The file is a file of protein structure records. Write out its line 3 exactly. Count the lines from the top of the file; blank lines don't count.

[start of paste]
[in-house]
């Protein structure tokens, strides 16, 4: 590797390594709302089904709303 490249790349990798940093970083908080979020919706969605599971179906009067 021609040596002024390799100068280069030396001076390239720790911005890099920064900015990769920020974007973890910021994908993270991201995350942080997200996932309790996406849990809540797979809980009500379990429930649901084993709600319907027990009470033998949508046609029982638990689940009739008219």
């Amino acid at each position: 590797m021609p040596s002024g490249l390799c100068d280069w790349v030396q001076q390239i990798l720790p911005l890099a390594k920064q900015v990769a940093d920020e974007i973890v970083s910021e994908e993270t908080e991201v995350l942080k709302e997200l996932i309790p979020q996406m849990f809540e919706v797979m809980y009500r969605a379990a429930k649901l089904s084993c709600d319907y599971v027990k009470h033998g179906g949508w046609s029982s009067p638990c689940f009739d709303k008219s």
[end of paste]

């Amino acid at each position: 590797m021609p040596s002024g490249l390799c100068d280069w790349v030396q001076q390239i990798l720790p911005l890099a390594k920064q900015v990769a940093d920020e974007i973890v970083s910021e994908e993270t908080e991201v995350l942080k709302e997200l996932i309790p979020q996406m849990f809540e919706v797979m809980y009500r969605a379990a429930k649901l089904s084993c709600d319907y599971v027990k009470h033998g179906g949508w046609s029982s009067p638990c689940f009739d709303k008219s």